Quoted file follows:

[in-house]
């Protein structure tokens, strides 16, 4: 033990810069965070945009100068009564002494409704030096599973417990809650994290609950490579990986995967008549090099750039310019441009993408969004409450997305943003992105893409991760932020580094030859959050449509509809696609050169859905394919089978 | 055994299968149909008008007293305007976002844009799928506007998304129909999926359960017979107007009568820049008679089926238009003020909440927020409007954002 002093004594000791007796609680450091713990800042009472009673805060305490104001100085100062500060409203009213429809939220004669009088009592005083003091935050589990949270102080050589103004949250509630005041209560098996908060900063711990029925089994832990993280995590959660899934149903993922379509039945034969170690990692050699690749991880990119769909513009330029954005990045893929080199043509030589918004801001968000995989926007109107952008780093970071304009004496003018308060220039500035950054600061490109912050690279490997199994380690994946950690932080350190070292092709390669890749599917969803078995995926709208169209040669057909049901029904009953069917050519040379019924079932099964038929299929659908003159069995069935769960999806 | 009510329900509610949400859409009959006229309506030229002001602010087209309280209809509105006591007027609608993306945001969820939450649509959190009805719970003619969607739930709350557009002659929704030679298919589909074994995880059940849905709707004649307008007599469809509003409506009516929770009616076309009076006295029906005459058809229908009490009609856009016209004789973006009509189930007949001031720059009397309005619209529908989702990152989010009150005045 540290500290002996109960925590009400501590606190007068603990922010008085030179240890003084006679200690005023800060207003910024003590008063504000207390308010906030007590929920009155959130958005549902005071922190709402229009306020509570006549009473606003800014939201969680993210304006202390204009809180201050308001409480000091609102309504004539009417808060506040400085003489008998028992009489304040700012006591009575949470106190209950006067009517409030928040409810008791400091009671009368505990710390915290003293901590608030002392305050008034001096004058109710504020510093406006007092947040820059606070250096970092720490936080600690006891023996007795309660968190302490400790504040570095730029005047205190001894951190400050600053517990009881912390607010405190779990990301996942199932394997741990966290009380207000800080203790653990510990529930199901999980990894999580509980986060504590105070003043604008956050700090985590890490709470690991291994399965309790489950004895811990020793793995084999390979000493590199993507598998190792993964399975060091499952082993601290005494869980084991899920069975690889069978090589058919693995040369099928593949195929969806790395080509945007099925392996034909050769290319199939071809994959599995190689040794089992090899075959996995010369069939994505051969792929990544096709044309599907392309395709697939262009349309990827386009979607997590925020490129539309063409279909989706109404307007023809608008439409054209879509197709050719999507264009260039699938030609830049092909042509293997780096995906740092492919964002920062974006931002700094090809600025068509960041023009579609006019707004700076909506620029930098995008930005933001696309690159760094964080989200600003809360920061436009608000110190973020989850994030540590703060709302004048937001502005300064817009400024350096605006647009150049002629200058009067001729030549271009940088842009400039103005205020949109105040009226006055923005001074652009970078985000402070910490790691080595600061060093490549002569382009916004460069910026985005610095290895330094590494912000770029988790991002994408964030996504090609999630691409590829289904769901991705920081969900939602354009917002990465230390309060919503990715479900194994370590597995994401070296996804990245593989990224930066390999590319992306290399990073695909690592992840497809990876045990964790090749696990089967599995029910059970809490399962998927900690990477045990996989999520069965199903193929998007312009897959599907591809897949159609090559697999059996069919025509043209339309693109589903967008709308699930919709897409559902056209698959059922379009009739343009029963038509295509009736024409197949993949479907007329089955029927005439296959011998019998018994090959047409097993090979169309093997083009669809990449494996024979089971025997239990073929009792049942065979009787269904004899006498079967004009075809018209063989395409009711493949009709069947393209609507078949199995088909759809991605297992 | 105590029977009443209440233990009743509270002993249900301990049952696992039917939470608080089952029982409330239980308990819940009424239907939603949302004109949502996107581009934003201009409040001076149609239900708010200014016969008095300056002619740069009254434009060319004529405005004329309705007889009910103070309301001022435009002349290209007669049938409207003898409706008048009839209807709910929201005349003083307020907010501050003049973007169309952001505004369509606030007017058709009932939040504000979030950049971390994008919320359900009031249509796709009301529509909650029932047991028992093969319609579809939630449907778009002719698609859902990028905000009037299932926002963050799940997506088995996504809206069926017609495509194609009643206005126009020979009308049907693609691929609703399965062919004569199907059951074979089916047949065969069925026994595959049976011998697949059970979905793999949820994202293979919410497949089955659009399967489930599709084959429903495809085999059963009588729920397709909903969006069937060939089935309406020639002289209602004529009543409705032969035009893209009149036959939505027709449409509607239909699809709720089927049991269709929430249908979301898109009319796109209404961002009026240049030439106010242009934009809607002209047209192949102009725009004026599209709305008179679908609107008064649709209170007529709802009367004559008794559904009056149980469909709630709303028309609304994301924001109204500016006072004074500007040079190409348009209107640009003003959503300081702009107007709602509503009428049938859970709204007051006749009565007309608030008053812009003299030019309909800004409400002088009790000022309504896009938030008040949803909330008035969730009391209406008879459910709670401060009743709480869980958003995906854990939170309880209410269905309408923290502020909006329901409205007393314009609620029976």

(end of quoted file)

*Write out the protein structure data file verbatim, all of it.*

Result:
[in-house]
């Protein structure tokens, strides 16, 4: 033990810069965070945009100068009564002494409704030096599973417990809650994290609950490579990986995967008549090099750039310019441009993408969004409450997305943003992105893409991760932020580094030859959050449509509809696609050169859905394919089978 | 055994299968149909008008007293305007976002844009799928506007998304129909999926359960017979107007009568820049008679089926238009003020909440927020409007954002 002093004594000791007796609680450091713990800042009472009673805060305490104001100085100062500060409203009213429809939220004669009088009592005083003091935050589990949270102080050589103004949250509630005041209560098996908060900063711990029925089994832990993280995590959660899934149903993922379509039945034969170690990692050699690749991880990119769909513009330029954005990045893929080199043509030589918004801001968000995989926007109107952008780093970071304009004496003018308060220039500035950054600061490109912050690279490997199994380690994946950690932080350190070292092709390669890749599917969803078995995926709208169209040669057909049901029904009953069917050519040379019924079932099964038929299929659908003159069995069935769960999806 | 009510329900509610949400859409009959006229309506030229002001602010087209309280209809509105006591007027609608993306945001969820939450649509959190009805719970003619969607739930709350557009002659929704030679298919589909074994995880059940849905709707004649307008007599469809509003409506009516929770009616076309009076006295029906005459058809229908009490009609856009016209004789973006009509189930007949001031720059009397309005619209529908989702990152989010009150005045 540290500290002996109960925590009400501590606190007068603990922010008085030179240890003084006679200690005023800060207003910024003590008063504000207390308010906030007590929920009155959130958005549902005071922190709402229009306020509570006549009473606003800014939201969680993210304006202390204009809180201050308001409480000091609102309504004539009417808060506040400085003489008998028992009489304040700012006591009575949470106190209950006067009517409030928040409810008791400091009671009368505990710390915290003293901590608030002392305050008034001096004058109710504020510093406006007092947040820059606070250096970092720490936080600690006891023996007795309660968190302490400790504040570095730029005047205190001894951190400050600053517990009881912390607010405190779990990301996942199932394997741990966290009380207000800080203790653990510990529930199901999980990894999580509980986060504590105070003043604008956050700090985590890490709470690991291994399965309790489950004895811990020793793995084999390979000493590199993507598998190792993964399975060091499952082993601290005494869980084991899920069975690889069978090589058919693995040369099928593949195929969806790395080509945007099925392996034909050769290319199939071809994959599995190689040794089992090899075959996995010369069939994505051969792929990544096709044309599907392309395709697939262009349309990827386009979607997590925020490129539309063409279909989706109404307007023809608008439409054209879509197709050719999507264009260039699938030609830049092909042509293997780096995906740092492919964002920062974006931002700094090809600025068509960041023009579609006019707004700076909506620029930098995008930005933001696309690159760094964080989200600003809360920061436009608000110190973020989850994030540590703060709302004048937001502005300064817009400024350096605006647009150049002629200058009067001729030549271009940088842009400039103005205020949109105040009226006055923005001074652009970078985000402070910490790691080595600061060093490549002569382009916004460069910026985005610095290895330094590494912000770029988790991002994408964030996504090609999630691409590829289904769901991705920081969900939602354009917002990465230390309060919503990715479900194994370590597995994401070296996804990245593989990224930066390999590319992306290399990073695909690592992840497809990876045990964790090749696990089967599995029910059970809490399962998927900690990477045990996989999520069965199903193929998007312009897959599907591809897949159609090559697999059996069919025509043209339309693109589903967008709308699930919709897409559902056209698959059922379009009739343009029963038509295509009736024409197949993949479907007329089955029927005439296959011998019998018994090959047409097993090979169309093997083009669809990449494996024979089971025997239990073929009792049942065979009787269904004899006498079967004009075809018209063989395409009711493949009709069947393209609507078949199995088909759809991605297992 | 105590029977009443209440233990009743509270002993249900301990049952696992039917939470608080089952029982409330239980308990819940009424239907939603949302004109949502996107581009934003201009409040001076149609239900708010200014016969008095300056002619740069009254434009060319004529405005004329309705007889009910103070309301001022435009002349290209007669049938409207003898409706008048009839209807709910929201005349003083307020907010501050003049973007169309952001505004369509606030007017058709009932939040504000979030950049971390994008919320359900009031249509796709009301529509909650029932047991028992093969319609579809939630449907778009002719698609859902990028905000009037299932926002963050799940997506088995996504809206069926017609495509194609009643206005126009020979009308049907693609691929609703399965062919004569199907059951074979089916047949065969069925026994595959049976011998697949059970979905793999949820994202293979919410497949089955659009399967489930599709084959429903495809085999059963009588729920397709909903969006069937060939089935309406020639002289209602004529009543409705032969035009893209009149036959939505027709449409509607239909699809709720089927049991269709929430249908979301898109009319796109209404961002009026240049030439106010242009934009809607002209047209192949102009725009004026599209709305008179679908609107008064649709209170007529709802009367004559008794559904009056149980469909709630709303028309609304994301924001109204500016006072004074500007040079190409348009209107640009003003959503300081702009107007709602509503009428049938859970709204007051006749009565007309608030008053812009003299030019309909800004409400002088009790000022309504896009938030008040949803909330008035969730009391209406008879459910709670401060009743709480869980958003995906854990939170309880209410269905309408923290502020909006329901409205007393314009609620029976």